GUG presentation recaps: Rotors (fields)

Rotor winding problems

Bill Moore, PE, National Electric Coil

Moore’s presentation provided an overview of winding design and duties. This was followed by a comprehensive summary of field-winding failure modes—including root causes and what owner/operators can do to reduce the likelihood of occurrence of a particular problem. Each of the failure modes was described and illustrated with photographs showing the damage that a given type of failure can inflict on a winding.

Failure modes discussed included the following:

      • Shorted coils—turn/coil distortion, foreign material.

      • Shorted turns—cracked turn insulation, turn insulation extrusion and displacement, foreign material.

      • Ventilation path restriction—turn insulation migration, turn distortion, block migration, coil migration.

      • Restricted coil growth—improper blocking.

      • Various conditions of winding open circuits—cracked turns, failed brazes, failed J-straps, failed turn-to-turn, failed coil-to-coil, failed pole-to-pole (photo).

      • Grounds—conductor fracture, braze failure, insulation misassembly or failure.

GUG Section 3, Fig 1

Common tests were mentioned—including short turn detection via flux probe and by RSO test, and running impedance test. Access presentation

Electrical and mechanical tests

Izzy Kerszenbaum, PE, consultant @ IzzyTech

Generator rotor tests are covered extensively in IEEE and IEC publications and Kerszenbaum’s presentation identified seven such documents. He reviewed three overall approaches to assure generator reliability: monitoring, protective relaying, and testing and then identified 25 tests and their conditions of application—for example, online, offline, running, idle. Individually and collectively the documents noted provide extensive information of the purposes of, and procedures for, rotor testing.

The consultant provided expanded coverage of rotor testing, offering the following experience and lessons learned regarding electrical tests:

      • Winding copper resistance.

          • Measurement accuracy requires significance to a minimum of four decimal places—typically with a digital low-resistance instrument.

          • Purpose is to assess for shorted turns, bad connections, wrong connections.

          • Rotor should be at room temperature when the test is performed.

          • Compare with original factory data and previous test results, if any.

      • Winding insulation resistance to ground.

          • Insulation in good condition will be in the megohm range.

          • Acceptable minimum reading, in MW, by IEEE Standard 43 is the line voltage in kV 1.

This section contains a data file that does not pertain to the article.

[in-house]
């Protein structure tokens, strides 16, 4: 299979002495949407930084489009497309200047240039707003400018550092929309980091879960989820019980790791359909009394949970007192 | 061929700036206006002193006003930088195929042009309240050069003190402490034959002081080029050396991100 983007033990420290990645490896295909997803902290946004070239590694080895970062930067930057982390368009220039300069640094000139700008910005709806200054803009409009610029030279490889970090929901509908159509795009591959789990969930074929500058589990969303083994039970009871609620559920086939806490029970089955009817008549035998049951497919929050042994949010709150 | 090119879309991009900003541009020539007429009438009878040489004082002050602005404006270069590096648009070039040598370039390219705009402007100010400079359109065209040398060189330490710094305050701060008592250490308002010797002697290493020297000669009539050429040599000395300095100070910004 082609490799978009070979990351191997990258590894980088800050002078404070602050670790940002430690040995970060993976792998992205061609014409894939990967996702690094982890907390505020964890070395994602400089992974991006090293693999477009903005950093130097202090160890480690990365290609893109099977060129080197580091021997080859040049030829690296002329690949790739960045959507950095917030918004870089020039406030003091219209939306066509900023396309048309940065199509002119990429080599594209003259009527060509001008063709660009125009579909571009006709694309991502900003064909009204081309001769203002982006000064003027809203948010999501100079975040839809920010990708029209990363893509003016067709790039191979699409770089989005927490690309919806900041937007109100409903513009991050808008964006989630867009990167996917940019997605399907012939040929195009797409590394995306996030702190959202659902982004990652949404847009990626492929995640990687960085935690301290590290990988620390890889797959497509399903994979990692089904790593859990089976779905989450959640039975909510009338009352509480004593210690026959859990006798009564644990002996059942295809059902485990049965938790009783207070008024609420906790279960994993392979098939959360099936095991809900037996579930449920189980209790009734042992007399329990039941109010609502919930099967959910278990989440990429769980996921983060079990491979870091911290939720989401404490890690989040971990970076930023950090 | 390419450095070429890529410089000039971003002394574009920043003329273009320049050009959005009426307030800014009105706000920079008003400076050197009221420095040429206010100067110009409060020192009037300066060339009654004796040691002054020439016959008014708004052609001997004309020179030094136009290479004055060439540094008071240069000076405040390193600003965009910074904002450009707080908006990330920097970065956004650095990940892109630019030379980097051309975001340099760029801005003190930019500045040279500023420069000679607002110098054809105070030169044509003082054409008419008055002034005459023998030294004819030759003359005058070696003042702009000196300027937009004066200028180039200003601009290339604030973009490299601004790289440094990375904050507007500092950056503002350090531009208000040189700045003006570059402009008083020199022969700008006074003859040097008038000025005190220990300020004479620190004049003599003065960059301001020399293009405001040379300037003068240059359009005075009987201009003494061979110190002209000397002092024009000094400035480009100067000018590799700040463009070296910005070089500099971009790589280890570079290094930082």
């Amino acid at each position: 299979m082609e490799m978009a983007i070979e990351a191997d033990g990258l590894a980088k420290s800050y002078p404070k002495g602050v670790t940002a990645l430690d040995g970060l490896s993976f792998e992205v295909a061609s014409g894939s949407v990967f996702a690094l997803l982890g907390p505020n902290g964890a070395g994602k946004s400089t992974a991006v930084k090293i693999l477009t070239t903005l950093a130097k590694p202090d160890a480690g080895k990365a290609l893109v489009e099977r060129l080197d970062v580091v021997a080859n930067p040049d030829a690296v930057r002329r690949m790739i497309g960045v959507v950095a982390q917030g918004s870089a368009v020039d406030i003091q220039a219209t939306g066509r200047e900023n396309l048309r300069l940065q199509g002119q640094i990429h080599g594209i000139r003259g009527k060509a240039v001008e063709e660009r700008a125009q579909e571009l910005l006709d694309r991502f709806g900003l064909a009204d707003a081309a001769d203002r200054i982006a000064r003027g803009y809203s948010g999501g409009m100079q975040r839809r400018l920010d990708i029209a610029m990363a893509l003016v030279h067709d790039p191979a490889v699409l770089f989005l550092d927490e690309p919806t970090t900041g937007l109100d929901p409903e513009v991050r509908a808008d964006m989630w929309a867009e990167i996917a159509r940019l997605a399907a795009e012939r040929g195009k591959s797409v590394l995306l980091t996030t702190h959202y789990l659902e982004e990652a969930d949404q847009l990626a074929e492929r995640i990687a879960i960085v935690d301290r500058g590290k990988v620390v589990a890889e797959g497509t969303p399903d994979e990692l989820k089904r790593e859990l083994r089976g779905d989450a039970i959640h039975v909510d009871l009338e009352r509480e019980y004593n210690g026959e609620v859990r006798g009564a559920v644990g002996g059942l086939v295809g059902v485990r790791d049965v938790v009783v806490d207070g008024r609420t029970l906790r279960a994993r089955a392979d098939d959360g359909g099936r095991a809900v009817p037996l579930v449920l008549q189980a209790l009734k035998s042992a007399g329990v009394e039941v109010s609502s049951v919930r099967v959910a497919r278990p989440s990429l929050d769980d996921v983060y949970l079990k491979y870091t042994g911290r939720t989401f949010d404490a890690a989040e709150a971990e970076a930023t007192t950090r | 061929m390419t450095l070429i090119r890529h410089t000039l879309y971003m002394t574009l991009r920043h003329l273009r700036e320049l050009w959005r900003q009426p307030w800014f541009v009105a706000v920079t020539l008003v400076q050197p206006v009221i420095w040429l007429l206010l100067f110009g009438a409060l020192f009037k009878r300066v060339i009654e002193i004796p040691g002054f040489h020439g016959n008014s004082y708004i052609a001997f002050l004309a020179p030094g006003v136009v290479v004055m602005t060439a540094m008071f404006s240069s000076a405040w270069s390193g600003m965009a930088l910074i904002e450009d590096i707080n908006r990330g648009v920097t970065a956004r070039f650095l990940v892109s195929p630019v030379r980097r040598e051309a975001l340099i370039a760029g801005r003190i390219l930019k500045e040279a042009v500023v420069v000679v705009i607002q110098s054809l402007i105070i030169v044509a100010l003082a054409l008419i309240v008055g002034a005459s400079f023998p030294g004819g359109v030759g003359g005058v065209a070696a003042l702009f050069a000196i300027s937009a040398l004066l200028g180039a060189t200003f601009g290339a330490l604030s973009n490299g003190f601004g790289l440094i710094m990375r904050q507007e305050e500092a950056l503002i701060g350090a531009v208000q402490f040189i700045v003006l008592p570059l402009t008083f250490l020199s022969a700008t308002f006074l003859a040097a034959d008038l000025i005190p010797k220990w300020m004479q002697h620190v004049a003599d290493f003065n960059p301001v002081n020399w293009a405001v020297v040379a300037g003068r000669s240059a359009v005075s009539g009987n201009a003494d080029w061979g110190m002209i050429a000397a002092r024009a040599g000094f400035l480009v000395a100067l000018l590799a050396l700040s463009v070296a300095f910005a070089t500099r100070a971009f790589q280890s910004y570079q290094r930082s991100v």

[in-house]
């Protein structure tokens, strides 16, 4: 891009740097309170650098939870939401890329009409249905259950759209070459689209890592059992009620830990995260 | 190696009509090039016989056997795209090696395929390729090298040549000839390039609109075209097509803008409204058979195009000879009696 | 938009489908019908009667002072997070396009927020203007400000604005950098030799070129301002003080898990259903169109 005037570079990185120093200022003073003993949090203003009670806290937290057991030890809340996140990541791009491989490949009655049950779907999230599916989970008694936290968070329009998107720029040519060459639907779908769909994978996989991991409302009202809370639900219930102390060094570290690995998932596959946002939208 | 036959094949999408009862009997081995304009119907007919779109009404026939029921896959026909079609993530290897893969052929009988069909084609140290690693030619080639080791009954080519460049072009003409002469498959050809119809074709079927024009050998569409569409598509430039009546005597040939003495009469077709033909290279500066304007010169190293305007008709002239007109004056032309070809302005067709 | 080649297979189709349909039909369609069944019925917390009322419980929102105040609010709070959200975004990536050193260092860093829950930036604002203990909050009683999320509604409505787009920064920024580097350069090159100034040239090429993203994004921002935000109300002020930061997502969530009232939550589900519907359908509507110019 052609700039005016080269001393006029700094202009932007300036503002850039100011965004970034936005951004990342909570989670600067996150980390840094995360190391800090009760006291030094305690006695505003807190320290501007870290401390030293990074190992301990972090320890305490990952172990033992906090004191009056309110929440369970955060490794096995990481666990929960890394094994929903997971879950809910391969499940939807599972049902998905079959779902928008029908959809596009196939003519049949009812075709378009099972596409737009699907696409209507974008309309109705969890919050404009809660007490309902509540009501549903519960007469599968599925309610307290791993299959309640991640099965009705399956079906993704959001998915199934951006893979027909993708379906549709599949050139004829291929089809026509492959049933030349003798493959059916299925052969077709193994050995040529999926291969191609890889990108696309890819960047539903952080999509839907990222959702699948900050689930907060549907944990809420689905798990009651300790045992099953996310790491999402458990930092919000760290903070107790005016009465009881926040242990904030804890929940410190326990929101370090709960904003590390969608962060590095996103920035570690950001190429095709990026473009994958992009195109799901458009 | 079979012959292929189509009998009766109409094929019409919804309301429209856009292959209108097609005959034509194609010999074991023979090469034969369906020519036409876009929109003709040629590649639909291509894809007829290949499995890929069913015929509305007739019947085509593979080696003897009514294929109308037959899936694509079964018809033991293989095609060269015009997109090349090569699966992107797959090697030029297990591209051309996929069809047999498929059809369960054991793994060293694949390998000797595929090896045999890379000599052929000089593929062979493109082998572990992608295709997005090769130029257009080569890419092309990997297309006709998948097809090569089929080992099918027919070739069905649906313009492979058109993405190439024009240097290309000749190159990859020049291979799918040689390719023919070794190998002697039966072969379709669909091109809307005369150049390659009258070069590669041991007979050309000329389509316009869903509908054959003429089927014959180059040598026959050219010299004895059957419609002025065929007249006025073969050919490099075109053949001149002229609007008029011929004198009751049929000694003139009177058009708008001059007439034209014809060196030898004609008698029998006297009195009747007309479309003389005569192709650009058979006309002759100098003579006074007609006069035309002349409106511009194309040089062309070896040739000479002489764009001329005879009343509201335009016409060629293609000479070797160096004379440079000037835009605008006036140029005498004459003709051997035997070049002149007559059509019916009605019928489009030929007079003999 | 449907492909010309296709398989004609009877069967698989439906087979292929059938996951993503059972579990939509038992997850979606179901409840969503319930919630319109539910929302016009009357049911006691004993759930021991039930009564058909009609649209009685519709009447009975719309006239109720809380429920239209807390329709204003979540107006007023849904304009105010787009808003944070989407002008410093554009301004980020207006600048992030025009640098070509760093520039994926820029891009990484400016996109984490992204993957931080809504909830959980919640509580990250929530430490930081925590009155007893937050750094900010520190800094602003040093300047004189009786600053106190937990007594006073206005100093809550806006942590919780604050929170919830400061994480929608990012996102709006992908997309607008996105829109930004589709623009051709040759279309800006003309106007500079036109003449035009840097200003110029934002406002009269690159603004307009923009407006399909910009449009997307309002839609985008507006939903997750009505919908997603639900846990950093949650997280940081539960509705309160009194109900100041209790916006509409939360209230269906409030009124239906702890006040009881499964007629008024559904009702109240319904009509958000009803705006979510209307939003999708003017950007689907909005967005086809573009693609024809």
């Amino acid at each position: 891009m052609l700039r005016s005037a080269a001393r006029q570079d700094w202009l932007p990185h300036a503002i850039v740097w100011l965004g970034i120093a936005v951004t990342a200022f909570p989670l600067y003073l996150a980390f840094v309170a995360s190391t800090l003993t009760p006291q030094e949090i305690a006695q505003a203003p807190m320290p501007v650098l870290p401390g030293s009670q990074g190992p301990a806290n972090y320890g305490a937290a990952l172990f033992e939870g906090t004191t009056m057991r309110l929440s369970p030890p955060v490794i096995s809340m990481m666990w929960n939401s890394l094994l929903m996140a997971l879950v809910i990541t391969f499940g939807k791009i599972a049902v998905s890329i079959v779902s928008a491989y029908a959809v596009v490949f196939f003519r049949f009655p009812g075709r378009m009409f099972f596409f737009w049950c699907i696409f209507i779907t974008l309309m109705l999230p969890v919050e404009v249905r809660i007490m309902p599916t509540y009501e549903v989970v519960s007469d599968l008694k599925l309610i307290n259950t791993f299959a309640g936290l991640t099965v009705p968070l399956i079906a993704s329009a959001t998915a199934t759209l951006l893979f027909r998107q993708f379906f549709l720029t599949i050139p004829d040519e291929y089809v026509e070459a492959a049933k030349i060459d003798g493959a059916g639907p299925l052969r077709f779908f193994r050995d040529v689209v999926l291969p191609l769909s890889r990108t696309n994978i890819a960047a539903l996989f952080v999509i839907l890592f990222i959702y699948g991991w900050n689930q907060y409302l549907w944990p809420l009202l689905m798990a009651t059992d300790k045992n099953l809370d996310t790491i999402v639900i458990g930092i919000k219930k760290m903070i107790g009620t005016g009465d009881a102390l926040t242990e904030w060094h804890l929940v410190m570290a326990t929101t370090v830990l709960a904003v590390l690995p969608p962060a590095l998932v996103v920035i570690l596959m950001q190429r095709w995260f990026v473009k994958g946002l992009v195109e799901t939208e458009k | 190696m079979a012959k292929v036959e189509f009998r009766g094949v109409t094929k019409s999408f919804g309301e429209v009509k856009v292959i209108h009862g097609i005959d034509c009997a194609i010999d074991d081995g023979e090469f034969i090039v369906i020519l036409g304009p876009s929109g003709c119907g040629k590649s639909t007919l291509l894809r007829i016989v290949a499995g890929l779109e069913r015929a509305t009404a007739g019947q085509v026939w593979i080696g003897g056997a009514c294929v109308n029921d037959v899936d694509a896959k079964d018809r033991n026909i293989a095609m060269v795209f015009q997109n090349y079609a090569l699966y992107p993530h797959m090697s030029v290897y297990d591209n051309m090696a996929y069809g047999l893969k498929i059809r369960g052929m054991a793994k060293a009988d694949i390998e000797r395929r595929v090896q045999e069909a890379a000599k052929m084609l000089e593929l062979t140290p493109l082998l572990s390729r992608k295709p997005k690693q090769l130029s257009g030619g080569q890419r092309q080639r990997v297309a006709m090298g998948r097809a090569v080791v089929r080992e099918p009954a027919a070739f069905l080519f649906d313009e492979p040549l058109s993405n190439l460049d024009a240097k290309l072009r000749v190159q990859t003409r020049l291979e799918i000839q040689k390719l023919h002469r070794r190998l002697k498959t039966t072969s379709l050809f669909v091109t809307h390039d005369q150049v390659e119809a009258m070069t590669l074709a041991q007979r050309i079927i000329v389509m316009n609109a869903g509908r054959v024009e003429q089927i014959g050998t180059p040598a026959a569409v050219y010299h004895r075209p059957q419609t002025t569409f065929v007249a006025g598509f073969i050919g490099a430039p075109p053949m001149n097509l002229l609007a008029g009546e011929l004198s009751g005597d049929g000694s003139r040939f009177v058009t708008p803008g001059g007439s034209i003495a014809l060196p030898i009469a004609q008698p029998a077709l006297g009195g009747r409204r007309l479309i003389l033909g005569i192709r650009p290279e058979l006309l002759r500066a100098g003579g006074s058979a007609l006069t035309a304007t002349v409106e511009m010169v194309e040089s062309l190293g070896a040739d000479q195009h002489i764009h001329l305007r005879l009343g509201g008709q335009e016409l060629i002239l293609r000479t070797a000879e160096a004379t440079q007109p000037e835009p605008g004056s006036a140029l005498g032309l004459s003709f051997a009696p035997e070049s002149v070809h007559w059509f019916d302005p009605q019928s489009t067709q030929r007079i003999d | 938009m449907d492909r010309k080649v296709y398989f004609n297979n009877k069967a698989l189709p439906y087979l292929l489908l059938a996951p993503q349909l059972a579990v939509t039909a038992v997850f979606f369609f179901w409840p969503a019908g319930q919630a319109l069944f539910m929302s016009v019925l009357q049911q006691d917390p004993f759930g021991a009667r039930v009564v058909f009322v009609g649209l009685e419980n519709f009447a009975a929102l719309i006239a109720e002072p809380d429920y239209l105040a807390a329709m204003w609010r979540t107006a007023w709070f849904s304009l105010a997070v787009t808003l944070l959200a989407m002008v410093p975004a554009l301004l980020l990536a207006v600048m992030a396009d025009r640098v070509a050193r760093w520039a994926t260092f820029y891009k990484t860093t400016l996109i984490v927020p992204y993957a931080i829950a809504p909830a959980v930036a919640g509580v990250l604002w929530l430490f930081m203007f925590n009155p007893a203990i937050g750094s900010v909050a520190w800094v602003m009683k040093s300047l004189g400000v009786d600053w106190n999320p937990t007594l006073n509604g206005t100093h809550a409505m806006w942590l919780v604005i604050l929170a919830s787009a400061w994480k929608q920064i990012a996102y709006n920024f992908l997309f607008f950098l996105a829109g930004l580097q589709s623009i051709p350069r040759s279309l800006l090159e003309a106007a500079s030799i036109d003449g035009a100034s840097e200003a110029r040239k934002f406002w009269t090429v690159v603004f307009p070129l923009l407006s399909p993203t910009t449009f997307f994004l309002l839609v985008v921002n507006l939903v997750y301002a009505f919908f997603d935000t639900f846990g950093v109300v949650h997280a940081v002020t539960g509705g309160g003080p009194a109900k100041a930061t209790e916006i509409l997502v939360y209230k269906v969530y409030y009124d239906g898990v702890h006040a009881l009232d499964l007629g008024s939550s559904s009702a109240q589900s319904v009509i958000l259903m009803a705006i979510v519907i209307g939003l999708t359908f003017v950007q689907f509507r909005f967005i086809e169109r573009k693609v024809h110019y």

• The rotor winding must be completely dry before any testing is conducted.

          • Readings are sensitive to humidity, surface contamination, and temperature.

      • Polarization Index (PI).

          • When the insulation system is clean and dry, the IR value tends to increase as the dielecric material in the insulation absorbs the charge.

          • When the insulation is dirty, wet, or a gross insulation problem exists, the charge does not hold and the IR value will not increase.

          • PI is the ratio of the resistance reading at 10 minutes to that at 1 minute.

          • The recommended PI value is 2.0.

      • Other electrical tests:

          • Repetitive surge oscillograph (RSO).

          • Open circuit test.

          • Winding impedance test.

          • C-core test.

          • DC voltage-drop measurements.

          • Pole-drop (voltage drop) test.

Several rotor mechanical tests were discussed as well. Kerszenbaum divided these into surface and volumetric nondestructive examination techniques. Surface NDE, he said, can be visual, magnetic particle, liquid penetrant, and eddy current; volumetric NDE tests are radiography and ultrasonic.

Plus, mention was made of the following specific tests:

      • Rotor-bore pressure test.

      • Fretting-fatigue cracks in slot dovetails and wedges.

      • Pitting of retaining rings, zone rings, fan hubs, and other shrunk-on members.

      • Tooth-top cracking.

      • Bearing-oil wipers-hydrogen seal running surfaces. Access presentation

Forging cracking issues

Neil Kilpatrick, Siemens Energy

The speaker, a career metallurgist, began with a focus on retaining rings, discussing numerous deterioration/failure modes, including these: